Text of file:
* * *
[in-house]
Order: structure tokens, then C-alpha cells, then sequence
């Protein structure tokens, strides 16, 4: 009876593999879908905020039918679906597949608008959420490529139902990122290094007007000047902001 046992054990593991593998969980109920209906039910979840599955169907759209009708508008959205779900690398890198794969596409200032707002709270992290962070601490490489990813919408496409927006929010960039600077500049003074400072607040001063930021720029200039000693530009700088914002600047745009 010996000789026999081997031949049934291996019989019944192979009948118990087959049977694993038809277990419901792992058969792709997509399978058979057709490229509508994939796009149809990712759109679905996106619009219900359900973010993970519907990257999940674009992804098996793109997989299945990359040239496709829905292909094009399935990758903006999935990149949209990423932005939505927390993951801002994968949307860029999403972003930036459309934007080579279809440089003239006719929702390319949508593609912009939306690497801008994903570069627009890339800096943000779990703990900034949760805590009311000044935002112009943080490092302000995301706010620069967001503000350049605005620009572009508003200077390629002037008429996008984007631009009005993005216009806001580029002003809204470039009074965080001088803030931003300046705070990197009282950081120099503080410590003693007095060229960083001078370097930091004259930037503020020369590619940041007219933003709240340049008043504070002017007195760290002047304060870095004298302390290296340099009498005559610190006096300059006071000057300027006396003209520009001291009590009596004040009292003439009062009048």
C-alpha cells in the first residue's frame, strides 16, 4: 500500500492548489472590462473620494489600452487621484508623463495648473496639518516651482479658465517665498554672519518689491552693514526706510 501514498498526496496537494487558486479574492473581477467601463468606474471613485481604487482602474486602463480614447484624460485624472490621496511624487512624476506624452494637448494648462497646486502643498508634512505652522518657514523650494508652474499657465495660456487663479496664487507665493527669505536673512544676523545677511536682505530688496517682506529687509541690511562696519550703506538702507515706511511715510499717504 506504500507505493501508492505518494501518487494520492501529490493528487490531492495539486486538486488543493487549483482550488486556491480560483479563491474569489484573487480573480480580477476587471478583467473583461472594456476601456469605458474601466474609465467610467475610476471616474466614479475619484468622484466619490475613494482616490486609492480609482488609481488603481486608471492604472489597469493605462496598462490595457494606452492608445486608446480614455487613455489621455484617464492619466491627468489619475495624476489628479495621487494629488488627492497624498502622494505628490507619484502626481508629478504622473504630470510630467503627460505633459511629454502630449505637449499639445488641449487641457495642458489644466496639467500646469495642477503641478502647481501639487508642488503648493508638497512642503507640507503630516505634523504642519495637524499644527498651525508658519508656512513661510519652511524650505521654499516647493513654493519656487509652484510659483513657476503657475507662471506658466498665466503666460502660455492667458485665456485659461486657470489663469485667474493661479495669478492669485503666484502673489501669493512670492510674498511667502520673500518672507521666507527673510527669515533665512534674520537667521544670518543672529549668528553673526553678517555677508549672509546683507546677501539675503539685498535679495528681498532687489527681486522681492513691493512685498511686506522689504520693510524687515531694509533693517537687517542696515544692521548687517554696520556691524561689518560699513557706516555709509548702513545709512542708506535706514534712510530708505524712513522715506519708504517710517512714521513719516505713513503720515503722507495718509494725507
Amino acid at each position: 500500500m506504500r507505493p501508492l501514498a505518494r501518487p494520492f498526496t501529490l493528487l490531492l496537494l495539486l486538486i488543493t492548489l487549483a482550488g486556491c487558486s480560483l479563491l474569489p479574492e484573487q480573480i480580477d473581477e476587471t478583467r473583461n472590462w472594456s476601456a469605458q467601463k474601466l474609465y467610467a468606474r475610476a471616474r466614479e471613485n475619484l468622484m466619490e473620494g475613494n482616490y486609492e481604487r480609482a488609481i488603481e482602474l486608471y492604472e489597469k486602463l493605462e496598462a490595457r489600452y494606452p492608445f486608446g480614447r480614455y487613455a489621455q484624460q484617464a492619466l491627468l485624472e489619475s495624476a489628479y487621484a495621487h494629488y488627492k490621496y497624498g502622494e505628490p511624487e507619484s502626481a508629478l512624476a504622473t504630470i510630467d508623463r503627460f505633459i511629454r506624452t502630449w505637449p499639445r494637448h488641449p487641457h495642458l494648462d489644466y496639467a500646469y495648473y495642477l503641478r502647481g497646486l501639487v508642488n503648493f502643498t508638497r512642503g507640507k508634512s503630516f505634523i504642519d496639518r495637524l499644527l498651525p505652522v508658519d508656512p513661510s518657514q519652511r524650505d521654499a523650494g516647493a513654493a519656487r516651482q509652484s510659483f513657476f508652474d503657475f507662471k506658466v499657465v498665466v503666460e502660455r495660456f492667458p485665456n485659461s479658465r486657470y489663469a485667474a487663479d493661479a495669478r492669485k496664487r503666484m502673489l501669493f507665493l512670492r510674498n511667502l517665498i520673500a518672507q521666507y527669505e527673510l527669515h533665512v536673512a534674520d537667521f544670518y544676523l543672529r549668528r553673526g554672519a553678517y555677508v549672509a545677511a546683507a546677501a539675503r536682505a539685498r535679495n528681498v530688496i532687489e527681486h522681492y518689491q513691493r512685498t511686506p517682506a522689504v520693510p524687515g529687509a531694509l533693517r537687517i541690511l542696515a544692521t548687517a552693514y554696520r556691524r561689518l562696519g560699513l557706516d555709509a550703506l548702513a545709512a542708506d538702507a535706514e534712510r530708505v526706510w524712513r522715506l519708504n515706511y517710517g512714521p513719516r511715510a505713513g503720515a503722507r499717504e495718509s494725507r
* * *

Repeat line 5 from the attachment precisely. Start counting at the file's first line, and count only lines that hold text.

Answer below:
Amino acid at each position: 500500500m506504500r507505493p501508492l501514498a505518494r501518487p494520492f498526496t501529490l493528487l490531492l496537494l495539486l486538486i488543493t492548489l487549483a482550488g486556491c487558486s480560483l479563491l474569489p479574492e484573487q480573480i480580477d473581477e476587471t478583467r473583461n472590462w472594456s476601456a469605458q467601463k474601466l474609465y467610467a468606474r475610476a471616474r466614479e471613485n475619484l468622484m466619490e473620494g475613494n482616490y486609492e481604487r480609482a488609481i488603481e482602474l486608471y492604472e489597469k486602463l493605462e496598462a490595457r489600452y494606452p492608445f486608446g480614447r480614455y487613455a489621455q484624460q484617464a492619466l491627468l485624472e489619475s495624476a489628479y487621484a495621487h494629488y488627492k490621496y497624498g502622494e505628490p511624487e507619484s502626481a508629478l512624476a504622473t504630470i510630467d508623463r503627460f505633459i511629454r506624452t502630449w505637449p499639445r494637448h488641449p487641457h495642458l494648462d489644466y496639467a500646469y495648473y495642477l503641478r502647481g497646486l501639487v508642488n503648493f502643498t508638497r512642503g507640507k508634512s503630516f505634523i504642519d496639518r495637524l499644527l498651525p505652522v508658519d508656512p513661510s518657514q519652511r524650505d521654499a523650494g516647493a513654493a519656487r516651482q509652484s510659483f513657476f508652474d503657475f507662471k506658466v499657465v498665466v503666460e502660455r495660456f492667458p485665456n485659461s479658465r486657470y489663469a485667474a487663479d493661479a495669478r492669485k496664487r503666484m502673489l501669493f507665493l512670492r510674498n511667502l517665498i520673500a518672507q521666507y527669505e527673510l527669515h533665512v536673512a534674520d537667521f544670518y544676523l543672529r549668528r553673526g554672519a553678517y555677508v549672509a545677511a546683507a546677501a539675503r536682505a539685498r535679495n528681498v530688496i532687489e527681486h522681492y518689491q513691493r512685498t511686506p517682506a522689504v520693510p524687515g529687509a531694509l533693517r537687517i541690511l542696515a544692521t548687517a552693514y554696520r556691524r561689518l562696519g560699513l557706516d555709509a550703506l548702513a545709512a542708506d538702507a535706514e534712510r530708505v526706510w524712513r522715506l519708504n515706511y517710517g512714521p513719516r511715510a505713513g503720515a503722507r499717504e495718509s494725507r